You may no longer be interested in some activities you previously enjoyed, or you may develop new interests. These could include becoming involved in activities that were important to your loved one, volunteering at a local hospital, or getting involved in a cancer related non profit. Whatever you decide to do, jumping in and getting involved in something new will be a good thing for your mental health.
Implement Coping Strategies
The following strategies may help you better cope with the stressful changes that follow a loved one's death:
Take time to recover and reflect.
You may feel the need to bury your emotions and move on, but it’s imperative that you give yourself a proper amount of time to adjust to the traumatic event that you’ve been through. The year after the death of a loved one is very emotional. Immediately after the event, take some time off work if you can to give you some space to reflect on what’s happened. Many employers offer bereavement leave so you can check your company handbook to see if you have that benefit. In addition to taking some time off, postpone making any major decisions, such as moving or changing jobs. Mental health experts suggest waiting at least a year. Consider making a list of decisions and tasks, and figure out which ones must be completed immediately. Try to hold off on any important decisions that can wait.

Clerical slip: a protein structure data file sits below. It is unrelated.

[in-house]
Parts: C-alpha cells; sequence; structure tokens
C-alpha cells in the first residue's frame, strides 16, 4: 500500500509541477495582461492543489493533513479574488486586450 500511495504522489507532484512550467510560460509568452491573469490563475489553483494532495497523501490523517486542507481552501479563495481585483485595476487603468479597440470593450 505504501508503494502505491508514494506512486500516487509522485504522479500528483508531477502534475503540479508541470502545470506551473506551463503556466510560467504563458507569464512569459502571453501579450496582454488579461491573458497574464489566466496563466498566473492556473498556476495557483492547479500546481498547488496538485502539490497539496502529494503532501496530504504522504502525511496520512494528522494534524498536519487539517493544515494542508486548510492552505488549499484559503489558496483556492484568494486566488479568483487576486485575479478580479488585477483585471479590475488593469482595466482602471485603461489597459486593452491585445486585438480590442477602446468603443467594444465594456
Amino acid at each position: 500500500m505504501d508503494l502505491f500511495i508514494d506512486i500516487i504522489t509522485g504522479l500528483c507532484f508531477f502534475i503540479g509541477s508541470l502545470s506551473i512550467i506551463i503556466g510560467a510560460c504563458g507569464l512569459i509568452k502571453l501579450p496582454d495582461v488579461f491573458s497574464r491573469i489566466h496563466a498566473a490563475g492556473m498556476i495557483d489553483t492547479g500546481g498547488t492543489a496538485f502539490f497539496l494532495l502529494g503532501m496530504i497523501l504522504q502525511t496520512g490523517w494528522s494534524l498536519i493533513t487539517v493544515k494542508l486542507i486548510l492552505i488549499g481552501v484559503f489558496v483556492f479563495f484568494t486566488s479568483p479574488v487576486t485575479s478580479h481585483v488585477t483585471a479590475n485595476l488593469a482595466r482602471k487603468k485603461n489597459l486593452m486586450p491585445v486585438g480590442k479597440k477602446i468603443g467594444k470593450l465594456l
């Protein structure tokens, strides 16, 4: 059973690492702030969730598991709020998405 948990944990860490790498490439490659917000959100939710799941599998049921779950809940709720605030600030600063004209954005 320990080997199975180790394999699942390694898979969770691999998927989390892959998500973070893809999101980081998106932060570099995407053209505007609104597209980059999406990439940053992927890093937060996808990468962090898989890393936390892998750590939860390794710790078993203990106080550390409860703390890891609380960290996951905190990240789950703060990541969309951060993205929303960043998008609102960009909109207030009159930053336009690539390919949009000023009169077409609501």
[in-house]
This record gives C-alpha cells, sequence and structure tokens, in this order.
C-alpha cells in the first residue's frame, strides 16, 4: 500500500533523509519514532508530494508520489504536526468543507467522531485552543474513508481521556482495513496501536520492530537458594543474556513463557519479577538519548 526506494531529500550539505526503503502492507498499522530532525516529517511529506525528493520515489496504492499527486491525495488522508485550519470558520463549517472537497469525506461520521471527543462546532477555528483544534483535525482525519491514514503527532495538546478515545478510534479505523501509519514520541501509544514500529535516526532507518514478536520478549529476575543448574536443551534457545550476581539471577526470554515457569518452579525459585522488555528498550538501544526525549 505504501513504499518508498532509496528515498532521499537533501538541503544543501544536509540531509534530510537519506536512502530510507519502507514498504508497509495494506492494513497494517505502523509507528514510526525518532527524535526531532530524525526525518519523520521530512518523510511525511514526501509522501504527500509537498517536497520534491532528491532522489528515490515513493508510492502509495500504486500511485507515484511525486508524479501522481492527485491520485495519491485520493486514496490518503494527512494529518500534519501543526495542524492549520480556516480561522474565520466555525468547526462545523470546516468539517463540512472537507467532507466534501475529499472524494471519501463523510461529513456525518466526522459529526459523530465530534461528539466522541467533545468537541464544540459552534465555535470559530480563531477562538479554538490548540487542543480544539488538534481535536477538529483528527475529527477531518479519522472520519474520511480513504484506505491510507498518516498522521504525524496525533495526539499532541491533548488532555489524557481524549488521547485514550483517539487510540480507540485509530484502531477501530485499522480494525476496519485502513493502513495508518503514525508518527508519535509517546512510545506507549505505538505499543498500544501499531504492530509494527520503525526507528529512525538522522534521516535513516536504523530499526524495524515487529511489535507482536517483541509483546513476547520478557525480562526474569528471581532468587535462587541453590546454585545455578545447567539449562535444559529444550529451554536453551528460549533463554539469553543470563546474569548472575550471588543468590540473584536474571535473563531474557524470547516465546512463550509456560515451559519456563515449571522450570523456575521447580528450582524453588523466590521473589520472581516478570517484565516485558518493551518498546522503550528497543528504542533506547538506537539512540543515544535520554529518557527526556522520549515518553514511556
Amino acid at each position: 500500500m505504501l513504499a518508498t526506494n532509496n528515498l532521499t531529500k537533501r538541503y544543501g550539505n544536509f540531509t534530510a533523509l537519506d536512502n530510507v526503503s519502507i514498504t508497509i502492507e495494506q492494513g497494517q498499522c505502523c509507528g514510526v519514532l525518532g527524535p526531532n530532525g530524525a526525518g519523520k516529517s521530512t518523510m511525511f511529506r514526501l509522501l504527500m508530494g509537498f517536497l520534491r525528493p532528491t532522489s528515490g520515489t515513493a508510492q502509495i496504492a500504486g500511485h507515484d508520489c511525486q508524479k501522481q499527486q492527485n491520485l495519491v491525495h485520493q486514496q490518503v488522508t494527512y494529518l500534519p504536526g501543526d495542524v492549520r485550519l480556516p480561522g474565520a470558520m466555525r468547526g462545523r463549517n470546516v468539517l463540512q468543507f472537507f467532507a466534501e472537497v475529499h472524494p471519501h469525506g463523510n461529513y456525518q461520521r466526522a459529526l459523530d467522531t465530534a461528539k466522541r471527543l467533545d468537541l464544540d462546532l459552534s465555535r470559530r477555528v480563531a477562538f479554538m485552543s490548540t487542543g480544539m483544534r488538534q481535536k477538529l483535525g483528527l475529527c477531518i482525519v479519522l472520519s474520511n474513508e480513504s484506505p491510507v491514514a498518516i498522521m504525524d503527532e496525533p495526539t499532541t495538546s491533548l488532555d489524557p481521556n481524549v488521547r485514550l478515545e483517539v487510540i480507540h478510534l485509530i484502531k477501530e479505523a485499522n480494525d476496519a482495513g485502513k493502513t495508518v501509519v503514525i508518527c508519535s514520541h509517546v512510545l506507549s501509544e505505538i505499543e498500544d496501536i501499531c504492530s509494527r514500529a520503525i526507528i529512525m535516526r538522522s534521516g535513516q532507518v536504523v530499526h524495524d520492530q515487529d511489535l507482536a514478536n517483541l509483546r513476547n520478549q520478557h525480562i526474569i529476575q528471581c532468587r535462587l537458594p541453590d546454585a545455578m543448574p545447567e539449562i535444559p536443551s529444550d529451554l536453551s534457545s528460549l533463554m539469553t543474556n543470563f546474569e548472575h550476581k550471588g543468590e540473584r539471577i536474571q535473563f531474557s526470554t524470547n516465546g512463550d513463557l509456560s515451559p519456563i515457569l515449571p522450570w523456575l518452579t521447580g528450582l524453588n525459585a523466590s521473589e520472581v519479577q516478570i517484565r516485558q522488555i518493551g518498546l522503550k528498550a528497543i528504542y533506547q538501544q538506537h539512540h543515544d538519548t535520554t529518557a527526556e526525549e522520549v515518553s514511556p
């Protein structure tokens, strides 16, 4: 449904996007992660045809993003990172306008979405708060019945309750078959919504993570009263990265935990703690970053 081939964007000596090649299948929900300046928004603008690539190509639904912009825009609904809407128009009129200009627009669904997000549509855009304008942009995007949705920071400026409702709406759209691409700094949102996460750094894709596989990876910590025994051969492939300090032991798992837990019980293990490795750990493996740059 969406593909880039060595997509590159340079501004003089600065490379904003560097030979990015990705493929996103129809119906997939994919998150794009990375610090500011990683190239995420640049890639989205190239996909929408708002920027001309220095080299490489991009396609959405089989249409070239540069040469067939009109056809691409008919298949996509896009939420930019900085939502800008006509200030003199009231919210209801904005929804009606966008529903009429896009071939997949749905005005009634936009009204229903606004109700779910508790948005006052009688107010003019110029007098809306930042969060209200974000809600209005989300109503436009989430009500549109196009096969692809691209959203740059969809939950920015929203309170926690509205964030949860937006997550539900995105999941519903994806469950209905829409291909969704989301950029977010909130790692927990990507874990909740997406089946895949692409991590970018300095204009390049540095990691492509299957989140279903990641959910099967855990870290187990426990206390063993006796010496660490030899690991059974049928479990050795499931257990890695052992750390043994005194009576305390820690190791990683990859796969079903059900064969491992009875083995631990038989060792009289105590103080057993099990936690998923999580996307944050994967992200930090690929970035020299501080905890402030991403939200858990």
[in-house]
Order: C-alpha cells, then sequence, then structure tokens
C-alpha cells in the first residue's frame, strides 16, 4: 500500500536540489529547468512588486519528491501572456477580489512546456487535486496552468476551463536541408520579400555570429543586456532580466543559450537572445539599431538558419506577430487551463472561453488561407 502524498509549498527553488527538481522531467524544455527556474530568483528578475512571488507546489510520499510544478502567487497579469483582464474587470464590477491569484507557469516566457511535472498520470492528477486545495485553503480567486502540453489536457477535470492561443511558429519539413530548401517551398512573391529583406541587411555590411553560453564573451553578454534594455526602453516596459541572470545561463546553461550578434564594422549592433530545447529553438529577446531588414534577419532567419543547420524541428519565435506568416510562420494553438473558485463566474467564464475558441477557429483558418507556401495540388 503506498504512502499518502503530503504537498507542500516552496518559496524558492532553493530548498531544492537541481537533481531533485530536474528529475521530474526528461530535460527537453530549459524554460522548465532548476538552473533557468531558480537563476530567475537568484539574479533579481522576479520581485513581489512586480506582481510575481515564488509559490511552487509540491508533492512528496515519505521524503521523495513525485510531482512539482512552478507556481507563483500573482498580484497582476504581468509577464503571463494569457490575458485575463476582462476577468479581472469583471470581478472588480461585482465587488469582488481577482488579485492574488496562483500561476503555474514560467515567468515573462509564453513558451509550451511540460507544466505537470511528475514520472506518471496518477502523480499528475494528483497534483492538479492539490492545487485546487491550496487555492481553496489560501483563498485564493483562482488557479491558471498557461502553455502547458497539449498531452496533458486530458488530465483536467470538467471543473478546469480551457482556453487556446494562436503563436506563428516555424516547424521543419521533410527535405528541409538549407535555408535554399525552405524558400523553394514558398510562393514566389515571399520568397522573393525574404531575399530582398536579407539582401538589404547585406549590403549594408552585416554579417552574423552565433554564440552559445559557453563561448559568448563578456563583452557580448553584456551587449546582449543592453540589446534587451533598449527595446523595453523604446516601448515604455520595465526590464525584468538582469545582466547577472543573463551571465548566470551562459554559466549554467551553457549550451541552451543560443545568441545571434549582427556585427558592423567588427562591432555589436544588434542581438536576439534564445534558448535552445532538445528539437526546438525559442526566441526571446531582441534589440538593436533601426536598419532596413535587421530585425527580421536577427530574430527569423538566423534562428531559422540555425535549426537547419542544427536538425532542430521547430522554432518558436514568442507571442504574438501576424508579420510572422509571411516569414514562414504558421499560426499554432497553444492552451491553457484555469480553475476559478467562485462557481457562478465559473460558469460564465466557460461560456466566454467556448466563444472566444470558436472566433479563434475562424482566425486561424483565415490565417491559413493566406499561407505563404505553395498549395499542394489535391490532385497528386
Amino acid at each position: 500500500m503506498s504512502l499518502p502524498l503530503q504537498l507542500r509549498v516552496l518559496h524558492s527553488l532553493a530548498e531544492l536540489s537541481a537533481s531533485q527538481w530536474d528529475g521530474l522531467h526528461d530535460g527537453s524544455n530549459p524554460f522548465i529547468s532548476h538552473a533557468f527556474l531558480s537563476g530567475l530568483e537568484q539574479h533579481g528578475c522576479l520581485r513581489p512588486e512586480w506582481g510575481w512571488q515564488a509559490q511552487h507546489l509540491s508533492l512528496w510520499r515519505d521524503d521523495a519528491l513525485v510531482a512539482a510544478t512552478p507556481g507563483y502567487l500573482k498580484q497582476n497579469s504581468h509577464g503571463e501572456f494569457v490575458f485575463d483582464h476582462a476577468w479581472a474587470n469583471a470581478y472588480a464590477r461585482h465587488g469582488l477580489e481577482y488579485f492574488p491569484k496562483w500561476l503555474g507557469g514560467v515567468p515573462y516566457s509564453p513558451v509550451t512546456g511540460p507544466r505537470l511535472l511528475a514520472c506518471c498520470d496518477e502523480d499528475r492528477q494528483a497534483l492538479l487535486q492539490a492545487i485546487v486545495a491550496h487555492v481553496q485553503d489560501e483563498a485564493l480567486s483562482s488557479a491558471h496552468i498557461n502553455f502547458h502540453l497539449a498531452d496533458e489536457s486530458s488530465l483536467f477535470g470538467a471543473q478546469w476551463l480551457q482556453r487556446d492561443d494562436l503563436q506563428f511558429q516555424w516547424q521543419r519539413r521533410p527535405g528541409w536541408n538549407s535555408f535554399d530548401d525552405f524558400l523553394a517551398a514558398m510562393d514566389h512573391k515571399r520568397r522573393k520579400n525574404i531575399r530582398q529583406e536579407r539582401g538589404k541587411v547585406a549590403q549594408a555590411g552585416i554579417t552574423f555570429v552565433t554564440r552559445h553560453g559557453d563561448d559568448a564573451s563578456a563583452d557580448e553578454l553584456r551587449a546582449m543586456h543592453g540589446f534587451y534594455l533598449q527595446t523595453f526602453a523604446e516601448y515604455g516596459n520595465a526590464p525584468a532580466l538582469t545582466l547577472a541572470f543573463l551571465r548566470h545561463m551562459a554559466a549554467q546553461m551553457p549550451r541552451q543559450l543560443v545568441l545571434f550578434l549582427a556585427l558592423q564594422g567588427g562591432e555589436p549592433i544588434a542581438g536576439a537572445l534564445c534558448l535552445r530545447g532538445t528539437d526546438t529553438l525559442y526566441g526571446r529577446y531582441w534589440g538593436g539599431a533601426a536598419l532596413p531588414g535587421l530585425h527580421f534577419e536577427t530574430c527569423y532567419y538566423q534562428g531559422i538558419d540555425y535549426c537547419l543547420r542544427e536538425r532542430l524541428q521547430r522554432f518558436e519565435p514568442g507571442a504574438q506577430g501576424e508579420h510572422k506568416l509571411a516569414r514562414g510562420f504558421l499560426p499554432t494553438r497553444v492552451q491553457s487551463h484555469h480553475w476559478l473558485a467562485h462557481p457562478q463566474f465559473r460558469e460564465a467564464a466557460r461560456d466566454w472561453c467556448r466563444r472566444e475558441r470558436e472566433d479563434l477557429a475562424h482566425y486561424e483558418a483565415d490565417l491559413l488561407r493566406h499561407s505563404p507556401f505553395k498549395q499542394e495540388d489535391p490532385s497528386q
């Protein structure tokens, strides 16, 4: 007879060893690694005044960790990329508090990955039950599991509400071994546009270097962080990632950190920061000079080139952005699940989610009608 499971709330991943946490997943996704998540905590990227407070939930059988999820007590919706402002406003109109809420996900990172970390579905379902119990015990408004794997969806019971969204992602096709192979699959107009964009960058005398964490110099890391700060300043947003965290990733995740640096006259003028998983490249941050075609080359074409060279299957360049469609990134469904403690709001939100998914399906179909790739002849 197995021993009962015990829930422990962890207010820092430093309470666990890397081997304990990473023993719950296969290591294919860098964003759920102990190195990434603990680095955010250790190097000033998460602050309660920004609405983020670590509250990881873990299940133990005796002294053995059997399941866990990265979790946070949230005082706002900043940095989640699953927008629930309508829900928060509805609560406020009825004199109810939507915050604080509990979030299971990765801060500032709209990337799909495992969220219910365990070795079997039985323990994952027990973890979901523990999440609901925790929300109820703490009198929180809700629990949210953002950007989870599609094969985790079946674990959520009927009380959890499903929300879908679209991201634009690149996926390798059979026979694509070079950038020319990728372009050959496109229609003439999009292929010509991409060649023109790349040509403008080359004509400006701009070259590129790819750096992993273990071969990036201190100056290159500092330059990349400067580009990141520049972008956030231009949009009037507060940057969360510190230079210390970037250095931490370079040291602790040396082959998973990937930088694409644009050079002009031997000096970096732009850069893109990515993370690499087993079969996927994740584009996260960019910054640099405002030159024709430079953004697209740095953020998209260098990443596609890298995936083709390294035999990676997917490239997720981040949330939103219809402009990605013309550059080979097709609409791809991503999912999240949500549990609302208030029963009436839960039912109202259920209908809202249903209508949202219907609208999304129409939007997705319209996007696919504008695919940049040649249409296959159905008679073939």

While reflecting, get help handling financial and legal matters.
This is probably the last thing you want to think about immediately after a loss, but there will be many financial and legal tasks that follow a death which can seem overwhelming. If it’s possible, consult a legal or financial expert, such as a lawyer, accountant, or financial advisor about these pending tasks. Hiring a professional can take the stress and weight off your shoulders so you can focus on processing your grief.
Request and accept assistance.
Aside from the financial and legal matters that follow a passing, your friends and family will want to be there for you emotionally during this time. Although, they may not know exactly what you need or how best to support you. Be specific about ways they can help and don’t be afraid to ask for assistance. Remember, they want to be there for you as a support system.
Start keeping a journal.
Keeping a journal can help you process the changes that are going on and will provide a therapeutic affect. Putting your thoughts and feelings on paper is an excellent way to cope with your emotions and can help you work through the stages of grief. No one has to see or know about this journal, so make sure you set aside alone time while you write your thoughts.
Work with a grief counselor.
Consider working with a talk therapist to help you on your journey of processing your grief. A licensed talk therapist is appropriately trained in the stages of grief and can help you manage it. Opening up to someone who is not in your immediate circle can give you a safe zone to talk about your thoughts, feelings, and emotions. It will make you feel better.
Consider joining a support group.
As helpful as your friends can be, they may not fully be able to understand what you’re going through. Surrounding yourself with those who are going through the same thing as you can help you extend your support network and better process your emotions.
Try to remain positive.
When you think of your loved one, remember the good times. As you adjust to these new changes, try to implement positive changes in your life that can help you feel good about yourself. Learning new skills and embracing new hobbies can help usher in positivity that can have a lasting affect.